After a charter group of sixteen men began in October 1998 to form the first Leather/Levi club in Canton, The Iron Eagles, Inc. is now a non-profit corporation located in Canton, Ohio. The first officers were elected in November 1998. Presentation of colors were held in March 1999 at their Home Bar, The 540 Eagle.

The 540 Eagle was destroyed by a fire on June 27, 2005, (see story below), and after over 19 months of being homeless, The Iron Eagles have landed, as the Club Membership voted to make Daddy's - Akron their new home bar beginning February 3rd, 2007.

The purpose of the club is to maintain an organization to further the ideals of leather brotherhood and friendship, and to promote social and charitable functions.

The club accepts full members from a sixty mile radius, which includes the Northern Ohio areas of Cleveland, Akron, Canton and Youngstown.

Articles Of Incorporation
Ohio Non-Profit Corporation # 1058223
Article 3 - Purpose
The Corporation is organized as, and shall be operated exclusively for, the following purposes:

A. A fraternal organization as provided in Section 501(c)(7) of the Internal Revenue Code of 1984;

B. Various Charitable Endeavors within the Community;

C. To exercise all rights and powers conferred by the laws of the State of Ohio upon nonprofit corporations in furtherance of any of the purposes of the Corporation set forth herein;

D. To do such other things as are incidental to the purposes of the Corporation or necessary or desirable in order to accomplish such purposes.

The 540 Eagle Fire
The 540 Eagle, home bar of the Iron Eagles, and Canton, Ohio’s leather bar burned on Monday, June 27, 2005. Firefighters arrived shortly after dawn to see smoke pouring from the all of the windows on the second floor. Flames began licking through the roof soon afterwards. The 540 Eagle spanned two buildings on the corner of Walnut Avenue and Sixth Street NE. The business had served Canton’s GLBT community for over 40 years — since the early 1970’s — at this location.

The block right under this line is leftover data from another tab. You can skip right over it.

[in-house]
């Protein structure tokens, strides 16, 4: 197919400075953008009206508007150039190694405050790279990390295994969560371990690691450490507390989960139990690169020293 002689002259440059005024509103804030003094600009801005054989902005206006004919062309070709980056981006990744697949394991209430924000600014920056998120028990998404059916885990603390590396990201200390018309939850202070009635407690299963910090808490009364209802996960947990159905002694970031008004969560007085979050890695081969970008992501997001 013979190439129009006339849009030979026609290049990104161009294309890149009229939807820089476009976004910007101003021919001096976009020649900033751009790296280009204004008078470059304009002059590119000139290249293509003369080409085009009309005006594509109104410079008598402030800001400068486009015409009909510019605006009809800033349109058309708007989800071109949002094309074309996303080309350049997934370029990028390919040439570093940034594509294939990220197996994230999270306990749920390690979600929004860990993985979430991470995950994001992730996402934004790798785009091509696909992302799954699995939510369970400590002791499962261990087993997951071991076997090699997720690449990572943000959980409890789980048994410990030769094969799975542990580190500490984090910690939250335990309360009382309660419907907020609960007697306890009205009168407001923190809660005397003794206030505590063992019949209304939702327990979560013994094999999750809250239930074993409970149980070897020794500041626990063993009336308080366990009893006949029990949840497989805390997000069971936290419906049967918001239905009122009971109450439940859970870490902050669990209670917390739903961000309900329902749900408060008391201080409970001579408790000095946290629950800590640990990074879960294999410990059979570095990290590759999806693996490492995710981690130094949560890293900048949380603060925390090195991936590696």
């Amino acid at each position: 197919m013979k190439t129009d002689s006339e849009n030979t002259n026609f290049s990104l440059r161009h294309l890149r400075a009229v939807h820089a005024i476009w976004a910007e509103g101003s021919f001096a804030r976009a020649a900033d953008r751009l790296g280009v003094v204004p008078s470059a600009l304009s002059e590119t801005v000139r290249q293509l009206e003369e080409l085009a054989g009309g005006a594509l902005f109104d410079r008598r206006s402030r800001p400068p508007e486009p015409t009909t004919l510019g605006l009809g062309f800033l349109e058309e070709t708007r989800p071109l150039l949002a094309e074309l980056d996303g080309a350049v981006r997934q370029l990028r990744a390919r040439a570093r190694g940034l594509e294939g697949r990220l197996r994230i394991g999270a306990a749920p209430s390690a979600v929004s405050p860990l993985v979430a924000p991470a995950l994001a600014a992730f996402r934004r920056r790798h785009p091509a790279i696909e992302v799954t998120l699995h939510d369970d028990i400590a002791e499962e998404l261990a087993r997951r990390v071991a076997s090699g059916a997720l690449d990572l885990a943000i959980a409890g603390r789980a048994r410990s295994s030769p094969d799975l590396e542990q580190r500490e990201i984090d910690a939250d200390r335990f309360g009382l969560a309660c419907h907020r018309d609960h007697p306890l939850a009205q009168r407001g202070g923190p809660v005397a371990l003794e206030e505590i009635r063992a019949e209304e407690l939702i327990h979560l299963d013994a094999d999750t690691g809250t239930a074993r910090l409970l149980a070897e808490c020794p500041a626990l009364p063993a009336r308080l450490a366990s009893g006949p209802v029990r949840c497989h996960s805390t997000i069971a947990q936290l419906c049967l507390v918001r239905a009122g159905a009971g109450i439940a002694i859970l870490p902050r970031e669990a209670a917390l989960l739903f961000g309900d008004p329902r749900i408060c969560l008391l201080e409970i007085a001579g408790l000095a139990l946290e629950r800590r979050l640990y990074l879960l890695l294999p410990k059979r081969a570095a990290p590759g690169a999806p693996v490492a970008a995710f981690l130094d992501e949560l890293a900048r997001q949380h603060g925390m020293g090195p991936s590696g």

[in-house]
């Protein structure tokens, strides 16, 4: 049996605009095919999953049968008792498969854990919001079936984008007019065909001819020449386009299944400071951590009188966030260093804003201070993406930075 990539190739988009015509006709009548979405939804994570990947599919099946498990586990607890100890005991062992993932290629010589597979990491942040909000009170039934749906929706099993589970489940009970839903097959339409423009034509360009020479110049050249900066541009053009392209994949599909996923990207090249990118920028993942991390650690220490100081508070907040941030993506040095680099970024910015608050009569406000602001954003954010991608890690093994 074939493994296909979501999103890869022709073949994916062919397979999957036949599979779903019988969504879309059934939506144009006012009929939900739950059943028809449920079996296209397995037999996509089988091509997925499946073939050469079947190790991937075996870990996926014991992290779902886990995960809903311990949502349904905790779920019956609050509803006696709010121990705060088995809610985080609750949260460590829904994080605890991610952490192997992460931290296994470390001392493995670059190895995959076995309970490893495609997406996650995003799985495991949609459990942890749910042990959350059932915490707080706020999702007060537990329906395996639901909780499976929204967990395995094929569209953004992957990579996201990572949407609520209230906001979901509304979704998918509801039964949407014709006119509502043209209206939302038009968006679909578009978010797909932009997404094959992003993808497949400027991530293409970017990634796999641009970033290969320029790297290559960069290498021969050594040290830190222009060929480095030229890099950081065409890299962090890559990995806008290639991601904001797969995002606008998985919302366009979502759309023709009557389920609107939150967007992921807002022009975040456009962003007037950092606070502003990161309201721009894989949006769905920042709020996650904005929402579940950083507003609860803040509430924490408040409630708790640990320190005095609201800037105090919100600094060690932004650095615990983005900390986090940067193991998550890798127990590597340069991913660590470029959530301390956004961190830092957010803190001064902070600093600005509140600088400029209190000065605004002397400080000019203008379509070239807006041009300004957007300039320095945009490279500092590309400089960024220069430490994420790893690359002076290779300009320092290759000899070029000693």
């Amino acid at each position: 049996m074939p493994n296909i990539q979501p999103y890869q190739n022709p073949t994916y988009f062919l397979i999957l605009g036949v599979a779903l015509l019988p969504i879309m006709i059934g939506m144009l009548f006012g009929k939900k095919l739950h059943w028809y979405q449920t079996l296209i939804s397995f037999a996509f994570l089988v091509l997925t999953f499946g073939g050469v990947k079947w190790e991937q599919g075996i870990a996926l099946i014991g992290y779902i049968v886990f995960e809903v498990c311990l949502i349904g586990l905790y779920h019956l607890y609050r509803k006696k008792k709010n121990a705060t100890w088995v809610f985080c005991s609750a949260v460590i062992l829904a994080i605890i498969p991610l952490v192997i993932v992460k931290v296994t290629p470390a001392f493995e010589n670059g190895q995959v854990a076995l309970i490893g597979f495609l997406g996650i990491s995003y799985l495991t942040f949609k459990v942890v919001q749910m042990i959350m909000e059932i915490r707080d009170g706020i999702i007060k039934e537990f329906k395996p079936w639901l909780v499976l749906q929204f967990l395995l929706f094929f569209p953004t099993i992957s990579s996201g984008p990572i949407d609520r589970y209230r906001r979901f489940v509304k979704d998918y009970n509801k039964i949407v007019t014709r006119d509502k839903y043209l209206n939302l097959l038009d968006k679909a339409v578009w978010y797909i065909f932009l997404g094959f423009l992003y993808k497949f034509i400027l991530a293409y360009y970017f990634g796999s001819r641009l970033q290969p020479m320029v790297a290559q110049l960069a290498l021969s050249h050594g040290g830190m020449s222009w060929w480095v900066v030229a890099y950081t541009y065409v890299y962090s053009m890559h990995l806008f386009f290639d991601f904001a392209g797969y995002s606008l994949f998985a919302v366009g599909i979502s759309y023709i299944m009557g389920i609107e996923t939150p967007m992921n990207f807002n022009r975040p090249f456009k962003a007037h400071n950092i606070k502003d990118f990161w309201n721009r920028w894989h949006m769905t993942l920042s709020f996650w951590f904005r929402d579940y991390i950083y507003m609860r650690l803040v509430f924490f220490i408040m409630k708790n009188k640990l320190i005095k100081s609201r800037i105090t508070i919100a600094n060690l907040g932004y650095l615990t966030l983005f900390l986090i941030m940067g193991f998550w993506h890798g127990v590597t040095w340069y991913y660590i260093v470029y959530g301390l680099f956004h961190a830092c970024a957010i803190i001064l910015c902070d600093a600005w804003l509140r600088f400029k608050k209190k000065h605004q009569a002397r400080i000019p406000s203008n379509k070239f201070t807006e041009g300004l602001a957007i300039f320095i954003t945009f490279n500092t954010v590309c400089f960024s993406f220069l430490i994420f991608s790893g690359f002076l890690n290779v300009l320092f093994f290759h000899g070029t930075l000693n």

According to Canton fire officials, the buildings were old — one built before 1900 and the other built in 1920 — and subsequently both dry and quite flammable, so the flames spread very quickly. Both buildings were extensively damaged by the blaze and the 540 Eagle was a total loss. The roof crashed down into the second floor, which had contained an apartment used by the owner of the 540 Eagle, and two rooms used for storage. Then part of the first floor crashed down into the basement. Also destroyed by the fire were the Iron Eagles’ collection of documents, prizes, awards, photographs, colors presented to the Iron Eagles and to the 540 Eagle by other clubs, and the Club Colors of the Iron Eagles — the complete seven-year history of the Iron Eagles was gone.

Jamie B., the owner of the bar and an Iron Eagles' Charter Member, woke in his apartment to the smell of smoke and the clamor of the smoke detector, grabbed his cat Mickey and escaped. The fire appears to have started in a popcorn machine in the bar on the first floor, then climbed to the second story. Before firefighters were able to bring the fire under control, it had leapt to the buildings on either side of the club.

Pictured: Iron Eagles' Charter Member, Bobby B., and a friend outside the remains of The 540 Eagle after the fire.